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The Bear Stagione 2 Recensione

The Bear Season 2 Review: In Search of Lost Time

We watched on Disney+ the second season of The Bear, which rightfully ranks among the best series of the year: the review.

This review will be written on the spur of the moment, in a hurry, on the fly, with no second thoughts or drafts to correct pending publication: an exercise in style, perhaps, in an attempt to follow the flow and the frantic pace set by The Bearthe award-winning series created, written, directed and produced by Christopher Storer FX and distributed in Italy by the on-demand streaming platform Disney+or perhaps the inability to give up that flow, that rhythm, that frenzy that new episodes give you as you watch them flow by from one shot to another, from one dish to another..

Perhaps we were simply on holiday when Disney+ offered us a preview of The Bear 2 and now we have to run, hurry and scramble to catch up, to keep up with Google’s dictates as rigid as Michelin star ratings. Because, you see, it’s all a matter of timett is in Christopher Nolan’s Oppenheimer (here our review of Oppenheimer), finally arriving (extremely late compared to the rest of the world) in Italian cinemas from 23 August, but is also in The Bear 2, in which time runs away bringing life with it.

The Bear 2: In search of Lost Time

We quote Proust not so much out of vehemence as because in the second season of The Bear, which as in the greatest and most illustrious tradition of television seriality begins with a first episode that could very well be the last of the previous season, counting is not so much the narration of the sequencing of events as much as their existence at a specific moment in time, in a given instant, destined to pass as all instants do and never return (provided you do not take the freedom that streaming today grants viewers with regard to audiovisual works, which can be stopped and rewound indefinitely).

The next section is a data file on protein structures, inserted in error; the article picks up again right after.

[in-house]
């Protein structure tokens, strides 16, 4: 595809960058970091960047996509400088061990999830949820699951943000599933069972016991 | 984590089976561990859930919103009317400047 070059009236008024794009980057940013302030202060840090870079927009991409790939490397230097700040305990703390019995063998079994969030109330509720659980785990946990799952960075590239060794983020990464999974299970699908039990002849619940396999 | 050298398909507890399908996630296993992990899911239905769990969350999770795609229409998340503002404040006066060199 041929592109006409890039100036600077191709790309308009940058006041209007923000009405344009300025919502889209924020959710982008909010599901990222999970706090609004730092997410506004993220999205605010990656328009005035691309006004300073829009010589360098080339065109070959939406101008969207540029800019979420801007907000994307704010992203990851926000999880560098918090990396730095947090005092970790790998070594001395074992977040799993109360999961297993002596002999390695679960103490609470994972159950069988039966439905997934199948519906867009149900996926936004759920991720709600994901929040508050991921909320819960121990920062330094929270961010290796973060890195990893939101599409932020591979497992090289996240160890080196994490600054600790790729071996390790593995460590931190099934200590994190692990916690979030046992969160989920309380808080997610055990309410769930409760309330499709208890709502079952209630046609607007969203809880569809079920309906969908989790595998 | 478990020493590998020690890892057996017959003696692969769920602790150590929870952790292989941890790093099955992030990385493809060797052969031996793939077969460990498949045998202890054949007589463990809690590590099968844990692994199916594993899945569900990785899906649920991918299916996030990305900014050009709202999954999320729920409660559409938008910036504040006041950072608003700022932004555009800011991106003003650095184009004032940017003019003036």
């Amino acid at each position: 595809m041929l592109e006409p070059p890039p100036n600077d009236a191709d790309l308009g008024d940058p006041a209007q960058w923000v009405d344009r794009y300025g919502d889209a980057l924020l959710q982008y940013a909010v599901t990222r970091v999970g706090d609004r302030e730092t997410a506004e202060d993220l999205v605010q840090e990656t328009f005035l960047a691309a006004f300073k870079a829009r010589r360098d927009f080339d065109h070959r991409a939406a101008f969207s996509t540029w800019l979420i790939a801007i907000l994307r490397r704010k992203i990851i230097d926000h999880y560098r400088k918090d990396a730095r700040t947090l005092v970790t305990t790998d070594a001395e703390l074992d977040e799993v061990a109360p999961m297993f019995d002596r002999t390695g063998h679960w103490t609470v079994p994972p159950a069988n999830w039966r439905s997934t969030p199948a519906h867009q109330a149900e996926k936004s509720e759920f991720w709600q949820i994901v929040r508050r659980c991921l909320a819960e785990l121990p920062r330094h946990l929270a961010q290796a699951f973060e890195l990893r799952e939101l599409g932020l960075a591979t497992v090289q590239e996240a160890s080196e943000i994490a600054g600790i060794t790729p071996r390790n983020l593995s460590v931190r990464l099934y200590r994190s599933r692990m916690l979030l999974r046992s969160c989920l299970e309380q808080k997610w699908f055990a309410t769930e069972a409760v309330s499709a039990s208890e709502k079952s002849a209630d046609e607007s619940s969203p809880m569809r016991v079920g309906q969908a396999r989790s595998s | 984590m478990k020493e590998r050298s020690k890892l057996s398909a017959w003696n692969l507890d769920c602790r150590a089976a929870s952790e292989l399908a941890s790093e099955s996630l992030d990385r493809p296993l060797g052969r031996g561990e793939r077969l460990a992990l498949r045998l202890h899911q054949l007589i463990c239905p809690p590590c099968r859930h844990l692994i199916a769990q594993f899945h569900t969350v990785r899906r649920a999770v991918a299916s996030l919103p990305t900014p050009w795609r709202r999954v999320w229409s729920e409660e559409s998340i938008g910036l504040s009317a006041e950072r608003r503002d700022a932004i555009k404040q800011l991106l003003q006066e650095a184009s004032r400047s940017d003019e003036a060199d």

The premise of The Bear 2, if you like, is even simpler than that of the first seasonwhich exploited the popularity achieved on TV by the world of haute cuisine thanks to the many more or less delirious talent shows and the figure of the star chef as a superstar and VIP to do anything but and revolutionising the narrative forms of television through his sit-dram style (a neologism just invented in this stream article, so let’s raise the copyright and put our hands down): Carmen ‘Carmy’ Berzatto (Jeremy Allen White), Sydney Adamu (Ayo Edebiri) and Richard “Richie” Jerimovich (Ebon Moss-Bachrach) have to sweat seven shirts to turn their shabby sandwich shop into a superior establishment, amidst soaring costs, debts to be repaid, regulations and permits to be obtained and private lives to be neglected, because time is running out and the opening date is approaching.

But of course also in this case the story told is just an excuse: Storer is interested in something else entirely, namely in raising the bar of what is possible in television today.

The Bear Stagione 2 Review 1

And everything The Bear 2 does is built on rhythmover the advancing time: there are dates on the calendar to be circled in red, captions reminding us how much time is left until a given date, clearly visible digital clocks positioned in every corner of the frame at specific points in the protagonists’ narrative arcs, and then again romantic dates to be skipped (in the script, something is done with a telephone number that is of the superfine kind), weeks counted, days counted, hours counted, minutes passing. Like in a Robert Altman film, the characters speak one over the other, overlapping and overpowering each other and creating a cacophonous cacophony (or a cacophonous symphony) that conveys all the notes of haste, of the impossibility of ‘losing time’, of having to constantly chase the future around the corner.

So much so that then the most incredible thing, not surprisingly, is the use of silence and pauses, the opposite of the heart-stopping rush: The Bear 2 goes so fast that when it stops it feels like the whole world has paused, that that single moment is worth ten hours of life and that with that underlining, the series is trying to tell us something inescapable about itself and its protagonists.

With no more Better Call Saul and after the final season of Succession, The Bear 2 confirms that Christopher Storer’s is the most beautiful and artistically accomplished TV series of recent years: with the first season it was love at first sight, but now passion has broken out. To be consumed in a hurry.


Matteo Regoli

critica i film, poi gli chiede scusa si occupa di cinema, e ne è costantemente occupato è convinto che nello schermo, a contare davvero, siano le immagini porta avanti con poca costanza Fatti di Cinema, blog personale

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